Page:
• This is a great starting point to untangle the complex factors which sabotage patient outcomes , beginning with the initial ER visit, where so many of us have sought help only to discover that there is NO safe place to go for an intervention that addresses underlying causes of mental “disorientation” . I do not want to offend anyone by saying that the neglect of services in the community to reduce dependence on the hospitals is hurting those patients who do need medical investigation or carefully nuanced treatment response that in times past we came to expect from a hospital. I observed an ER which appeared overwhelmed and noted a number of cases which did not involve psychosis or mania which one would think could be addressed in community by respite or peer support etc. It appears that the over dependence on the ER , the gate keeper of the acute care ward, approaches a degree of chaos that contributes to the risk of neglect of patients who need staff to take more time to listen and get the facts straight before they are actually admitted and treatment begins. I could describe conversations with care seekers in the ER to support my point, including the patient who was using the psych ER to evade the possibility of domestic abuse or lesser civil charges; this seemed to confirm the professional opinion of a psychiatrist who told us that there are people “who know how to use the system.” I’m sure I’ve seen more examples of that.

    However, we have seen some of these questionable cases admitted to the acute care ward. They came and went and I wondered why they were there at all, while our own daughter’s care seemed botched and doctors seemed reluctant, unprepared and ill-supported to interpret her symptoms as paradoxical and iatrogenic rather than “treatment resistant”. I believe there are other patients like her who need more in-depth medical investigation to discover issues which may be demonstrated one day to be highly treatable with a holistic approach rather than with toxic drugs. I wonder whether the insurance and medicaid reimbursement plans provide revenue more readily for these cases which superficially appear to be more manageable,in terms of the interests of the health care system-not the patient necessarily, and does that contribute to a neglect of appropriation of resources to the more difficult and esoteric patient-case challenges. Is there a DEFAULT discarding of patients with the more mysterious challenges? Are true breakthroughs in psychiatric knowledge hindered by exploitative use of a discriminatory and neglectful triage system? Does this neglect trace back to eugenic reasoning?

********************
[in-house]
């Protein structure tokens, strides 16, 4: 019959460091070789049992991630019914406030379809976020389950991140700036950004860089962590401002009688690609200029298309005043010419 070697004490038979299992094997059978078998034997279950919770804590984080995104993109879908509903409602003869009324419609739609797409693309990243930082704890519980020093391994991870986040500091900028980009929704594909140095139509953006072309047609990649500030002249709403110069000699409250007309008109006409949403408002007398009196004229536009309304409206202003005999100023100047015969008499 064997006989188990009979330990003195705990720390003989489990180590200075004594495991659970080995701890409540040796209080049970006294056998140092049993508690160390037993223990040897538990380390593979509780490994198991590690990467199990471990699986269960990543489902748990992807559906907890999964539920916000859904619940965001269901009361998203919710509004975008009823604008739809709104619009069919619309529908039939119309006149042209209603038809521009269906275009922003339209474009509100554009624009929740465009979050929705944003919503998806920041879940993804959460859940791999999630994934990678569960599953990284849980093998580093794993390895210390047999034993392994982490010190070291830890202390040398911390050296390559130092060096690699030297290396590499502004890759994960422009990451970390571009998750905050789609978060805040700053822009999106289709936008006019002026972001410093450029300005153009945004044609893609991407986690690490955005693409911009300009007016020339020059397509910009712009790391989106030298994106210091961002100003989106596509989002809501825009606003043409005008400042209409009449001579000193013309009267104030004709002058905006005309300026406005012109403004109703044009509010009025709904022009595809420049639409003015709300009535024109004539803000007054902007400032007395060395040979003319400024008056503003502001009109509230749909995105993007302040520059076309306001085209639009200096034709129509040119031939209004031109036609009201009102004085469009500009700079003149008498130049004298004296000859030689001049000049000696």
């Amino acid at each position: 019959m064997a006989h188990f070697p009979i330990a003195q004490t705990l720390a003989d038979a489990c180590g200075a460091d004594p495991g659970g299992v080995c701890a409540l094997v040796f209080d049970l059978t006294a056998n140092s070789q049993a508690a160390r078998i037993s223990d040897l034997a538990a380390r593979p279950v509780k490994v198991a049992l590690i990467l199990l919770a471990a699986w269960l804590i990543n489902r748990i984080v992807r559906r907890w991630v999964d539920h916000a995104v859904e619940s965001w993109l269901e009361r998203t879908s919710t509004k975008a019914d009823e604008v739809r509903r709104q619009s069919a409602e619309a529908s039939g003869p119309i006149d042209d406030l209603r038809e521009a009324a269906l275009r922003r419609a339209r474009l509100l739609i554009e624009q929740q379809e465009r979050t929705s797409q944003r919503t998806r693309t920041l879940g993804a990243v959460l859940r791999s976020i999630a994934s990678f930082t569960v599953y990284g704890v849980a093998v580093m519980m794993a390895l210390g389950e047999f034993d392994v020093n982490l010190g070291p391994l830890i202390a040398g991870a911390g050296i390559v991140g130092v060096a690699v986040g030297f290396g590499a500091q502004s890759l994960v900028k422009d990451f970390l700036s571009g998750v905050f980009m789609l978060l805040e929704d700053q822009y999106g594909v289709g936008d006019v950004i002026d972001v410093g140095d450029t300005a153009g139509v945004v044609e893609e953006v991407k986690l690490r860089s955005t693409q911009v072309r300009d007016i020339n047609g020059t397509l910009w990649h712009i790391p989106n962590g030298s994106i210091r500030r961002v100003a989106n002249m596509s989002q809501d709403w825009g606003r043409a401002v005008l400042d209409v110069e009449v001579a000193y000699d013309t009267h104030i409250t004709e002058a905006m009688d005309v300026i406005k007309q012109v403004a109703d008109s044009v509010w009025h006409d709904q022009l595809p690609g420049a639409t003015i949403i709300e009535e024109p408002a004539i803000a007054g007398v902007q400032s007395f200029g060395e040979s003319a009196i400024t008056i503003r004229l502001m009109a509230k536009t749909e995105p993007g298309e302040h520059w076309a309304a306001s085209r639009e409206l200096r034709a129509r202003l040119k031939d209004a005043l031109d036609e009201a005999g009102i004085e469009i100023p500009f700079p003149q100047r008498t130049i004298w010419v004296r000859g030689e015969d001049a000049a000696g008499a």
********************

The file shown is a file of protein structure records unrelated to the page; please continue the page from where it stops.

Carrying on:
There is no shortage of kind-hearted souls working in acute care wards who don’t have the knowledge and experience or the support to coordinate a care plan that incorporates input from the different medical specialties to bring about stabilization of a patient. The current system, while hurting patients the most, also defrauds and degrades those professionals who truly want to help people. The system needs to be unburdened. The proposals for outpatient services will hopefully free up resources in the hospitals for those who need them the most. I’m hoping for an articulation of reform that will resonate with noble hearts and outrun the machinations of power seekers and guild interests. Thank you to everyone who has devoted themselves to this work long before I knew anything about it or could imagine we would need it.

  • Russerford here, commenting on my wife’s account since for some reason I keep getting “bounced” on my own.

    My first thought was “Kudos, Massachusetts and outgoing governor Deval Patrick!” One of the most egregious aspects of our daughter’s last lengthy psychiatric hospitalization was the lack of these two very basic therapeutic things: fresh air and sunshine. Isn’t it ironic that even convicted felons are provided with these, but psychiatric patients can be denied them?

    However, as others of you have noted, the article goes on to point out that the bill still “lacks robust mechanisms to ensure its proper enforcement.” And that’s a huge problem in this “gulag psychipelago” we live in! There seems to be no one in any kind of authority with the guts, the knowledge or the clout to do anything about the errors and abusive practices that abound. We found that out when we tried to bring the psychiatric unit in a local hospital under some corrective scrutiny through the NY State Office of Mental Health. They allowed the hospital to do their own internal review, and did nothing independently to expose the whitewash job.